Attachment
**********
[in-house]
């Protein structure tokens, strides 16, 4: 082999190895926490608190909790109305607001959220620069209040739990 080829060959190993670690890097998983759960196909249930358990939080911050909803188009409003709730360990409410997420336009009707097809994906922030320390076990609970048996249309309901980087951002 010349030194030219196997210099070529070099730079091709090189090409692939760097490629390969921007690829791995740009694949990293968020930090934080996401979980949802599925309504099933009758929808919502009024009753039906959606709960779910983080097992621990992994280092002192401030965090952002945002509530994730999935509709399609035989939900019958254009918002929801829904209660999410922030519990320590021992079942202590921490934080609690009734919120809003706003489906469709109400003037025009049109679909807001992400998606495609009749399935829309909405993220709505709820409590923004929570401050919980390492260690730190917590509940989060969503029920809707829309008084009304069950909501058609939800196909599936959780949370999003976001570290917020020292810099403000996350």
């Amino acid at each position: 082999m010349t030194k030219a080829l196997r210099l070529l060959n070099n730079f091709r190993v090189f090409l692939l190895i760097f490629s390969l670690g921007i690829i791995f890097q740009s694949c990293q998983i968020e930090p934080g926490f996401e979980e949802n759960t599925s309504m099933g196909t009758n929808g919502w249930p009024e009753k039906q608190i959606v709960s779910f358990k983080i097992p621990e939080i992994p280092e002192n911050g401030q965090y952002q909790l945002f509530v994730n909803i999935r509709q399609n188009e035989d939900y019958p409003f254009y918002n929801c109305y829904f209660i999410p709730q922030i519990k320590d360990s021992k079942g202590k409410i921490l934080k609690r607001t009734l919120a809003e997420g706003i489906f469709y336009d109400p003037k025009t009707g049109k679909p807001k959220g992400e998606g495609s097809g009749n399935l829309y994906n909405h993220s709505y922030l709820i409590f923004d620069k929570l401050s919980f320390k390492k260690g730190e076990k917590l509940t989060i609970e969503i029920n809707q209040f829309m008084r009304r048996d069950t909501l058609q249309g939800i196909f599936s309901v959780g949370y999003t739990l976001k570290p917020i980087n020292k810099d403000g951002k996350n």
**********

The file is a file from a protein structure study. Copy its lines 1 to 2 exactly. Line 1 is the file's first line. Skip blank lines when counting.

[in-house]
């Protein structure tokens, strides 16, 4: 082999190895926490608190909790109305607001959220620069209040739990 080829060959190993670690890097998983759960196909249930358990939080911050909803188009409003709730360990409410997420336009009707097809994906922030320390076990609970048996249309309901980087951002 010349030194030219196997210099070529070099730079091709090189090409692939760097490629390969921007690829791995740009694949990293968020930090934080996401979980949802599925309504099933009758929808919502009024009753039906959606709960779910983080097992621990992994280092002192401030965090952002945002509530994730999935509709399609035989939900019958254009918002929801829904209660999410922030519990320590021992079942202590921490934080609690009734919120809003706003489906469709109400003037025009049109679909807001992400998606495609009749399935829309909405993220709505709820409590923004929570401050919980390492260690730190917590509940989060969503029920809707829309008084009304069950909501058609939800196909599936959780949370999003976001570290917020020292810099403000996350």